Fettercairn Indie Face-Off


Side note: This short was enjoyed courtesy of the Dram Team monthly subscription. As part of their package, you receive the team’s own tasting notes on their themed selection and I prefer to hold out and only read the notes afterwards so that I remain untainted by their opinions. It is then interesting to see the crossover (if any). On this occasion, my vanilla pudding matches their creme brûlée note, but I’ve written that any fruits are delicate along the line of white wine grapes whereas the Dram Team writers have opted for “zesty citrus fruits”. It is this variety that makes whisky tasting such a great experience, as each taster will always be correct when it comes to their own opinions and notes. Tasting notes on the younger expression here.

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Tasting Notes: Fettercairn 7yo (The Whisky Shop Dufftown) Dramboree 5

Fettercairn 7yo

Fettercairn distillery has had an interesting history, being based near the revered Fasque estate in Eastern Aberdeenshire, which lends its name to a whisky I’ve owned previously – comments here. The distillery was established back in 1824 in an old corn mill, and has been largely operational since. Owned by Whyte & Mackay, the majority of its whisky goes to blends – presumably the Whyte & Mackay Special Blended Whisky championed by Richard “The Nose” Paterson. With their Fasque and Fior ranges seemingly being the most readily available single malt expression, this whisky appears to be a rare chance at an aged expression and was an independent bottling made for the 5th Annual Dramboree gathering available at the famous Whisky Shop in Dufftown.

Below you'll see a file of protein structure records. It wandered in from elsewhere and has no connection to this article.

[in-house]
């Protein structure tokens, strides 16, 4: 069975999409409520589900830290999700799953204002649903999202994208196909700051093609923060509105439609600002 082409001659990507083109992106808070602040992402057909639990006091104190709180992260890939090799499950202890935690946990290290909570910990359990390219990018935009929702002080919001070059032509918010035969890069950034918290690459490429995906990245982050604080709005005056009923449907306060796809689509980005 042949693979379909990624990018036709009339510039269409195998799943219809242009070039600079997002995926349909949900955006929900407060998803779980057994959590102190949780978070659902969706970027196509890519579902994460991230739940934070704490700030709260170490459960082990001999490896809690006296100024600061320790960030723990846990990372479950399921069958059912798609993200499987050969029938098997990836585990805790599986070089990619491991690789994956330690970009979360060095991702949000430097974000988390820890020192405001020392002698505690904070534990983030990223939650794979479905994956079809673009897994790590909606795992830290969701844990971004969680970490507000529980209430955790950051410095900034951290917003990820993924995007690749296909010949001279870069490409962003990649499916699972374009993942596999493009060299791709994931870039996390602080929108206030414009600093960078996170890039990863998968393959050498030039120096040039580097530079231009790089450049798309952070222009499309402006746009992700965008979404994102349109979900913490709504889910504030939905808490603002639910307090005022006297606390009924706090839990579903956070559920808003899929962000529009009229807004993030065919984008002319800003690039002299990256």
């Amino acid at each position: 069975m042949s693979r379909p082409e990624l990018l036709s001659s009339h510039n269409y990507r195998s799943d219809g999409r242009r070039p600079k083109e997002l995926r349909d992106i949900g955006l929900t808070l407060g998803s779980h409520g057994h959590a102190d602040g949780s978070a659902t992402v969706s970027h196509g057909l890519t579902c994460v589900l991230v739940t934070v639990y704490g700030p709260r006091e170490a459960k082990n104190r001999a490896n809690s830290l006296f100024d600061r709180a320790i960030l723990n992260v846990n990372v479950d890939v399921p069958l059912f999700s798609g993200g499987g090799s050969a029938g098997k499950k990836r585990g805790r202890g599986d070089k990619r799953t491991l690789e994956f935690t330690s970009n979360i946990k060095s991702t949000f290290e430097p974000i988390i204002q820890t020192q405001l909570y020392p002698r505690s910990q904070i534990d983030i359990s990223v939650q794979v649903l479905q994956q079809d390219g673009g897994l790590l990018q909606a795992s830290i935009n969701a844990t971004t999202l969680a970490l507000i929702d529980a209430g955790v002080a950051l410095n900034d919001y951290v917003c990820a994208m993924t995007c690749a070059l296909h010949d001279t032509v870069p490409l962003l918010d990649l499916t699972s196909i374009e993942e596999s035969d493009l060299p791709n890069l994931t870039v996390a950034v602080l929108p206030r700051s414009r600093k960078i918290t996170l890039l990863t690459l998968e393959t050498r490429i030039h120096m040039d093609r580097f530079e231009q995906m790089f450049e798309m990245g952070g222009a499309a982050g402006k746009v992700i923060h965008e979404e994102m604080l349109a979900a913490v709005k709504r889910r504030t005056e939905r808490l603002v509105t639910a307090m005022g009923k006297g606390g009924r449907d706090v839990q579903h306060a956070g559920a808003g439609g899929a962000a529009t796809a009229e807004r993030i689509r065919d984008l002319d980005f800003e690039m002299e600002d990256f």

46% ABV

Nose

M: Vanilla pods hit you straight off. There’s a very gentle booze-nose on this, despite being a relatively young whisky. Slight smell of soft fruits after the vanilla blast – more melon than citrus fruits though. Overall, the smell reminds me more like a good white rum. 

Taste

M: The vanilla disappears quickly for a strong orange/citrus flavour. Really quite strong flavours in fact after that soft nose. They seem to keep getting stronger too.

Finish

M: Pretty peppery and potent. It seems to give me a little heartburn just like the Fettercairn Fasque did too (what do they do that causes this?!?). Is there a little smoke in there too at the end? 

Verdict

M: Quite the journey for the senses on this one. Something they do seems to get me choked up too (physically, rather than emotionally). A touch of water to take out that sting out though and this is a very, very pleasant dram. Really fresh tasting and the initial soft, sweet and delicate fruits suckered me in before dealing out some pretty hefty (and peppery) punches. The nose belies the strength of the taste and finish. Strong delivery. I wonder if it is just the young age that causes that though. Either way dashes of water did help. Lovely dram overall and a great example of an independent bottling. Just a shame that it won’t be readily available in the future – a great treat and inspired find by the folks @TheDramTeam

Fettercairn Indie Face-Off – 7yo vs 20yo


Side Note: These tasting notes were made after tasting the above miniatures. There are no filters on the picture and you can see the big difference in colour between the 7yo and 20yo. The difference is kinda crazy because you would have thought that it would have been the other way around based on how long they had been in a barrel. Hopefully it hasn’t received the swirl of the caramel stick! I’m not sure which barrels were used but the 20yo is one of the clearest whiskies I’ve ever seen – particularly at that age! Tasting notes on the older sibling available here.